World’s top diamond producer Alrosa doesn’t like synthetics

Russia’s Alrosa (MCX:ALRS), the world's top diamond producer by output, is concerned about the increasing threat than cheaper man-made gems entering the supply chain represent to those who mine the real thing.

Speaking to clients and partners at the September Hong Kong Jewellery & Gem fair, the company said it is becoming imperative for the industry to find effective ways to defend the market from illegal substitutions by synthetic gems that are passed off as real diamonds.

While the diamond industry needs to protect itself from attempts to sell synthetic diamonds as natural ones, Alrosa doesn't want to start a battle between the two sides.

“The basis [for protecting the diamond industry] is the disclosure of the information about diamond production and further movement of rough and polished diamonds to end consumers,” Galina Platonova, adviser to Alrosa’s President, told the audience.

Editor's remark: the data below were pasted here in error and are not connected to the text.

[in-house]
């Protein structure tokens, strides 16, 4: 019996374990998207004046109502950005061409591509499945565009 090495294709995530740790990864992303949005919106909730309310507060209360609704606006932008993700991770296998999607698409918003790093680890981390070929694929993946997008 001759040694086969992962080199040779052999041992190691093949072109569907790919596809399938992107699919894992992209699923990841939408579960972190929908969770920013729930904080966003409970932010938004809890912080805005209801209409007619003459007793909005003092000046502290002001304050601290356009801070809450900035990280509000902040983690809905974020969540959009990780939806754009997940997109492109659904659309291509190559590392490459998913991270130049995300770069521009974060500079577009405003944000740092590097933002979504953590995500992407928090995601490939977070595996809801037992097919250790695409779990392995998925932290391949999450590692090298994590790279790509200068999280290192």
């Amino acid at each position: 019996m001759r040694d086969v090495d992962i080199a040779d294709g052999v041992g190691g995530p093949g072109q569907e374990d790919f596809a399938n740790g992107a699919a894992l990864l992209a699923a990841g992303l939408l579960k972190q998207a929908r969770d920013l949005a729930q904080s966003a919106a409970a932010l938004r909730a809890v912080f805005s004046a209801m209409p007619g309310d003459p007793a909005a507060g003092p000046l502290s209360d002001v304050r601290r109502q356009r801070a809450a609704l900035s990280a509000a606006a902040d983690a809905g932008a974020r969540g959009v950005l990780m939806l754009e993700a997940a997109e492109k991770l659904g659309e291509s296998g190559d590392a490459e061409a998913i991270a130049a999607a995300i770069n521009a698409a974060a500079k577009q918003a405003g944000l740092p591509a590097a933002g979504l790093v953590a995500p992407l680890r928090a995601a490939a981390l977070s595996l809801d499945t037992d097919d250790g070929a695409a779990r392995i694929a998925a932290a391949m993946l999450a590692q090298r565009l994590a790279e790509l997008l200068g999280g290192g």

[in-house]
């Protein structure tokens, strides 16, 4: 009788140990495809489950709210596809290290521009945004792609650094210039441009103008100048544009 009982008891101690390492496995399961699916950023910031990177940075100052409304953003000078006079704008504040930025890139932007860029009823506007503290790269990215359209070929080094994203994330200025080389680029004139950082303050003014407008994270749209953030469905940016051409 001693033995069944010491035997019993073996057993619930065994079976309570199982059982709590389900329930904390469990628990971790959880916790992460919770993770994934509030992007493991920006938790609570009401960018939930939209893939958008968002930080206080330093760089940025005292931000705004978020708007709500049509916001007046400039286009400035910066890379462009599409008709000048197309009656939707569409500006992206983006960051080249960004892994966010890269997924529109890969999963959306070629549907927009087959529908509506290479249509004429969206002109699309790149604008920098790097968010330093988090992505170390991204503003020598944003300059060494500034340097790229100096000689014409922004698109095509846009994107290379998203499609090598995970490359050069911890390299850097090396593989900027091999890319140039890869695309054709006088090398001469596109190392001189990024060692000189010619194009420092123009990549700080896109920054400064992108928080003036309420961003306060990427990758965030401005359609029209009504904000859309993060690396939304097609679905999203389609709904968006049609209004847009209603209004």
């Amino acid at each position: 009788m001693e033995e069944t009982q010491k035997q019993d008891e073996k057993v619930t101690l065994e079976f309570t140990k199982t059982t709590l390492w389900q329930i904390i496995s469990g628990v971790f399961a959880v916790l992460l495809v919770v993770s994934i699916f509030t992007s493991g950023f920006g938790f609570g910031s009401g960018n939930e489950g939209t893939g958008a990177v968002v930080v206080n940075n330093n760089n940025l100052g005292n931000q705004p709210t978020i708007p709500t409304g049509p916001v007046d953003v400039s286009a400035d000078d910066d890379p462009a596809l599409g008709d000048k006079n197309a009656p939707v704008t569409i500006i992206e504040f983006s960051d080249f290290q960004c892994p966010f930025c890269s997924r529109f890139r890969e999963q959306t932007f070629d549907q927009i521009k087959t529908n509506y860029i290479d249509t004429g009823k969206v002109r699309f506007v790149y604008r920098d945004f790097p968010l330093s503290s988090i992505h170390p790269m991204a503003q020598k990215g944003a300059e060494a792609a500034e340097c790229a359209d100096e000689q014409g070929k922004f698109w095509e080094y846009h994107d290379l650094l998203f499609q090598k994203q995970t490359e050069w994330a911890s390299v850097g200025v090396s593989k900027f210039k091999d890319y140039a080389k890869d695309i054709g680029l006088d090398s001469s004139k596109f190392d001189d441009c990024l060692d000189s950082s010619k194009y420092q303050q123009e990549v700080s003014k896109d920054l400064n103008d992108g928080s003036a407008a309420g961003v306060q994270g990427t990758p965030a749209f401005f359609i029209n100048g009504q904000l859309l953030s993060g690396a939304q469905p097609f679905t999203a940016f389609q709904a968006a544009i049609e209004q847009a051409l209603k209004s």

A critical aspect of this protection, she said, is to secure that consumers prefer natural diamond jewellery to mock alternatives, and to develop and manufacture devices to easily identify natural and synthetic polished diamonds.

In recent years, diamond miners have seen the rise of man-made gems entering the supply chain with some producers accusing those synthetic stones of weighing in their reduced sales of late.

Technological leaps have allowed companies to make larger numbers of gem-quality stones inexpensively, with traders able to attempt to pass them off as mined, or natural, diamonds.

To avoid that increasing problem, Alrosa also said that is developing a series of programs aimed to highlight the value of Russian polished diamonds and to promote ALROSA’s brand.